Archive for the ‘Quail’ Category

Hold everything! Click on the title below for a video tip.

Sunday, April 13th, 2014

Finger off the red button!


Smell ya later

Sunday, March 30th, 2014

Tell me he's not smelling fun.

Tell me he’s not smelling fun.

Crack open a bottle of Hoppe’s Number Nine and you’re transported to another time and place. It might be your grandfather’s shop, or a favorite hunting spot, maybe something altogether personal and secret, but you will go there. There is no better time-travel device than our nose.

Science tells us of all the memory-kindlers, our sense of smell is superior to the other four. There is a four-lane freeway from nostrils to the memory center in our brain, and we are in the express lane every time we inhale.

For we bird hunters, perhaps more so. After all, our four-legged partners make a living with their schnozzolas, so we are in some small way tuned into their incredible olfactory abilities, mimicking them to a pitifully small degree. But even at a smidgen of their scenting ability, we can appreciate the remarkable way our nose takes us on hunting trips long after the blisters have healed.

Our chukar desert emits a pastel-hued atmosphere, fueled by a mélange of sage, hot sand and bitterbrush. The reaction to its quenching by a sudden downpour is genetic, first the smell of wet air and ground reaching us, then drops – if we’re lucky – soon after. Deep down, we know life-giving water is good, even if we must crouch under a rocky overhang until it abates. Even a wet dog reminds us water is good.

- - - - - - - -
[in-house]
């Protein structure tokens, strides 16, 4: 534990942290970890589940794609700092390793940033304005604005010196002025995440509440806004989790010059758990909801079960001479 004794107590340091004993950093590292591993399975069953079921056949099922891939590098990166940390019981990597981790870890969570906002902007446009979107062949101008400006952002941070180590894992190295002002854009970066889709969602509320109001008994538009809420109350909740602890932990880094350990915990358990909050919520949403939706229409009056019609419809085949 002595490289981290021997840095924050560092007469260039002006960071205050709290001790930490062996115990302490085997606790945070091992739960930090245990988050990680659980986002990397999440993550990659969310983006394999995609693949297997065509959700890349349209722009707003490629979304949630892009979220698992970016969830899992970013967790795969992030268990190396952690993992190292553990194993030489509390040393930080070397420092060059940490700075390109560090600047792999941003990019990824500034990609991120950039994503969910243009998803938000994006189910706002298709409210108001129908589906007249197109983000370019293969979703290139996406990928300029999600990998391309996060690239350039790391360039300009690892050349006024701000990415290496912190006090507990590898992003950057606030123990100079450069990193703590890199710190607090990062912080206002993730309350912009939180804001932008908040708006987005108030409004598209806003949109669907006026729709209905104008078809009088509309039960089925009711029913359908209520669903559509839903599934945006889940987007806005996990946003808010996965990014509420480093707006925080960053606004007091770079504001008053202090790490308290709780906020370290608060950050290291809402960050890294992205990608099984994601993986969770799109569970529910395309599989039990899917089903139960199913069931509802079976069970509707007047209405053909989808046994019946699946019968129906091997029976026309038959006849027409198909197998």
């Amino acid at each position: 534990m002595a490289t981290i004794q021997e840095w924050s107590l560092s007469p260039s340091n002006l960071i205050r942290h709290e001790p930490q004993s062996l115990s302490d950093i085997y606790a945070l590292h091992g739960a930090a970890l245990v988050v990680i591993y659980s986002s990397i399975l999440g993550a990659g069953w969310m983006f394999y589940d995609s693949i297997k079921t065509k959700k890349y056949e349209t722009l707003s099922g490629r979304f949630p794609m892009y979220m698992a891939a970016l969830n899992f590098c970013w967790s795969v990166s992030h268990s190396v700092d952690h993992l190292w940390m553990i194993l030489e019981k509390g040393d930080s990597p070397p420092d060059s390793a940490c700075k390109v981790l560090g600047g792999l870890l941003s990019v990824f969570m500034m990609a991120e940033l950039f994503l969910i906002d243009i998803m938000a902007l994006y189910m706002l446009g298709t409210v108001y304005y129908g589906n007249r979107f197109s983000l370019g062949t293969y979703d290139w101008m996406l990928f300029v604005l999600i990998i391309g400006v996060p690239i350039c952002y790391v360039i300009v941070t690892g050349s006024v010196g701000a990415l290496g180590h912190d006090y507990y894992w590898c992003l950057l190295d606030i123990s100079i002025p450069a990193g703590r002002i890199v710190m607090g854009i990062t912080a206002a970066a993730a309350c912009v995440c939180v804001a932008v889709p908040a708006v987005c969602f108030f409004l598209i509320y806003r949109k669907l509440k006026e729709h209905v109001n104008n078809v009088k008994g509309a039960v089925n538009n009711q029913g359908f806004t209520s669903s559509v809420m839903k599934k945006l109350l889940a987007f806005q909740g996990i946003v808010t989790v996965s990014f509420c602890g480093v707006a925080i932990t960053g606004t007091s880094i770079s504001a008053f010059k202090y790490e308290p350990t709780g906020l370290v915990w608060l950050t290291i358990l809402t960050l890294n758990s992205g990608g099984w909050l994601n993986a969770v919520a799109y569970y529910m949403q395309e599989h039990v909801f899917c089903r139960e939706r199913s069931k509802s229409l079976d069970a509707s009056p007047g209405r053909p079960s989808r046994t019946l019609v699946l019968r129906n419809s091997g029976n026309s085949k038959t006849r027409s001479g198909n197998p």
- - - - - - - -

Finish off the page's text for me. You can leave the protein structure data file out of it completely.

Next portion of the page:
A cold snow has texture and an odor like no other winter phenomenon. It sticks in the throat, penetrates deep into the lungs. Add the tang of pine pitch and you are suddenly in a different world.

Skunk in the distance is the quintessential smell of rural America. Up close, we use other descriptions, and we never forget that day (nor does our dog).

We relive every shot from every hunt when the gun opens and smoke drifts from the barrel. That hard left-right crosser, the double over a staunch point … where and when, whom you were with are retrieved from the subconscious every time burnt powder bites your nostrils.

We’ll never suss out the mystery of what our dogs feel when they drink in the elixir of bird scent, except to know for certain that it is a deep, deep pleasure. Do they recall every bird? Is it a brand-new experience every time? Are there special birds? What makes them special? Is he hoping this is the one he can pounce on, swallow whole, and enjoy again later when it magically reappears in front of his retching muzzle?

Or rather delivered to us (we hope), where the coppery aroma of startlingly-hot guts taken from a small body assaults our senses.

Musty leaves beyond crackling, destined to join the soil they sprang from last year. Wet rocks along a stream that beckon a dog that deserves a quenching drink. The musk of mud and still water. Anticipation of the first bitter snort-gulp of icy beer shrinks the distance between ridgeline and truck.

Campfire smoke is the perfect accompaniment to old whiskey in a tin cup – like a wine snob, don’t forget to inhale as you sip. A charcoal grill, rib eyes sizzling, signals the end of a good day.

Long after the snow flies, I watch my dogs while cooking birds we’ve hunted together and wonder: is it the raw meat that draws them inexorably to the kitchen, or the stirring of memory …where they pointed, how they felt, the intoxicating odor of feathers recalled in a breath?

I might be giving them more credit than they deserve, hoping they recall the magical time when two predators worked as one. Maybe you do, too.


In praise of pigeons

Sunday, March 23rd, 2014

One of their many uses - teaching steadiness.

One of their many uses – teaching steadiness.

Sky rats. Vermin. Urban scourge.

Not my pigeons. They may not be the most elegant, or the smartest bird. Nobody  waxes poetic about the common rock dove.

Columba livia domestica is much maligned, even among those of us who keep them. Like most others, it’s unlikely I’d be a pigeon fancier if I didn’t have bird dogs. George Hickox said it best: “no birds, no bird dog.” And it’s true.